Gophers are a serious problem in my neighborhood. I've looked at and tried a lot of solutions, but it seems like there's far too little actually known of these tunnels in the yard. I'd like to use what an environmental scientist would use to study these things as I consider the best solution for myself.

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    I am not sure if it is wise to invest in a special camera, I think it would be better to invite a pest control professional to investigate your situation.
    – benn
    Commented Mar 20, 2019 at 10:23
  • @benn The only solutions to gophers I've seen online that a professional would offer is poison. I'm not really comfortable with that method yet. I've set traps, but their usefulness is limited. Most often, they are triggered but they get away, or they never trigger them. Commented Mar 20, 2019 at 14:34
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    @Philosophist Can't cook an omelet without breaking a few eggs friend.
    – Rob
    Commented Mar 20, 2019 at 16:52
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    If you don't like the idea of poison a ferret would probably do the job, but keeping ferrets is more work than using poison!
    – alephzero
    Commented Mar 20, 2019 at 17:48

4 Answers 4


You can always rent a plumbing drain camera from a home improvement store and use it to scope the gopher tunnels. Or get a video borescope (which is considerably shorter) but might have a better camera.

  • Nice! I didn't know those existed. Commented Mar 20, 2019 at 17:08

We use underground cameras but the problem is that gopher tunnels intersect with other tunnels. A female gopher can have 6-10 tunnels connected to her den with pups inside, allowing her to relocate them in an emergency. The rigid cameras are too short to do much good and the others are too flimsy. We’ve tried to modify RC cars the size of our thumbs and they either can’t pull the line/weight, dirt, rocks and debris, or the gophers attack them, which is entertaining to watch. If you can find a semi-rigid line and practice using it, you may be able to have some success with it. I use them daily and still have trouble at times. I buy mine on Amazon, they’re inexpensive and work with all cell phones. Go with one that works in color and in 0 light. They’re so much better.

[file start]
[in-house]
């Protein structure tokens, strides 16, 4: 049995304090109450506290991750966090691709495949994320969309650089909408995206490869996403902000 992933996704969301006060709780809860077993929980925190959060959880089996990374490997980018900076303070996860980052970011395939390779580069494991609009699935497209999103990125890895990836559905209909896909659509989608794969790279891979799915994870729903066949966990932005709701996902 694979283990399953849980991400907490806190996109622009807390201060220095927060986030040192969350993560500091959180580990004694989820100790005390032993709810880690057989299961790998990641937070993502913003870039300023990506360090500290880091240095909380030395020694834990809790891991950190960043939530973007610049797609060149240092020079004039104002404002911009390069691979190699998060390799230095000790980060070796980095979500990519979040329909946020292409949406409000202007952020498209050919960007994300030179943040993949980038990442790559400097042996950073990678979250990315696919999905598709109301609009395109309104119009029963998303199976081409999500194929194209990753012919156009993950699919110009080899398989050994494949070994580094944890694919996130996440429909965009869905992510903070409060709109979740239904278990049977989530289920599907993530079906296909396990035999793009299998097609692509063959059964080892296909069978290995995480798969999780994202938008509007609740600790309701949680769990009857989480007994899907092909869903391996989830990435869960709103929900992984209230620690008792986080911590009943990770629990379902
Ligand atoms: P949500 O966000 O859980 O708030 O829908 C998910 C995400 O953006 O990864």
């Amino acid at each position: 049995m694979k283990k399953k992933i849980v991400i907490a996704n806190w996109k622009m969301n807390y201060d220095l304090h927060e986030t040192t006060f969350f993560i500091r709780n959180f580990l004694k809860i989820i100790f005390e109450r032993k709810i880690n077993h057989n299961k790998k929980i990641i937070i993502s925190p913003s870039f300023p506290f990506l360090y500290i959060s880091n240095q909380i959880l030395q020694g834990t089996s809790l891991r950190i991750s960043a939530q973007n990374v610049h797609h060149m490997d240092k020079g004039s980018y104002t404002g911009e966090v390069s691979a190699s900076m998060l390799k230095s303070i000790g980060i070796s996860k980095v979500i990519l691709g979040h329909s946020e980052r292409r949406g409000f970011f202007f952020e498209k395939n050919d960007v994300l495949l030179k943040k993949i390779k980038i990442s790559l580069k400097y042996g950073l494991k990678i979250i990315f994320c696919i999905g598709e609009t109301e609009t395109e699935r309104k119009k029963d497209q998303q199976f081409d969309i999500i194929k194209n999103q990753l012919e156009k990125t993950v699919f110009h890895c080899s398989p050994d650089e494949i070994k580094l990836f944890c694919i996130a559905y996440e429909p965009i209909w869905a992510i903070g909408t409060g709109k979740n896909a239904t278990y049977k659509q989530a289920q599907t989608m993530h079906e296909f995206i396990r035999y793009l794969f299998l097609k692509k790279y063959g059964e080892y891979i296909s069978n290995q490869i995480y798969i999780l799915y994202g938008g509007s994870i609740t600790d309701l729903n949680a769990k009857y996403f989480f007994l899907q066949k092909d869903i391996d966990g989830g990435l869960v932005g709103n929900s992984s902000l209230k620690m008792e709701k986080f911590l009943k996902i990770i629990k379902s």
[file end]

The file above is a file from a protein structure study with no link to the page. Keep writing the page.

I agree with Sherwood Botsford, go with gopher traps, they’re the only true method and a permanent solution.

  • Look up Kyzee, that’s the best one I’ve purchased so far as it works with the cell phone and has a long line. I’d avoid the long slender ones, we went through several in a day or two, some arrived non-functioning. If you don’t mind a handheld, make sure you get one that’s waterproof, has a higher LED count and resolution. I hope this helps. Commented Feb 17, 2023 at 23:44
  • Have you ever looked into tube robots like these? vinerobots.org I wonder if the noise from the air compression would defeat the purpose of attempting to monitor them. Commented Nov 6, 2023 at 0:26

I've seen 'endoscope' attachements for your phone, but they only reach a few feet.

Here, a pocket gopher can have several hundred feet of tunnel in his approximately 1/4 acre territory.

Buy gopher traps. Go to youtube to learn how to use them.

  • Do you have any advice or resources for best practices with where to set traps? I have set many and caught a few, but the success rate is about 1/5 traps catch anything. I would also be interested in what the behavioral patterns of pocket gophers are when it comes to covering up holes. I've had a few attempts to just find where the plugged tunnel opens up again, but it can be really difficult to tell what's a hole in some cases. Commented Nov 6, 2023 at 0:24

I have had some success putting smokers down a gopher hole entrance and then sealing it with pinecones/rocks. Not sure if this is something you're willing to do, but it worked really well for me in Colorado.

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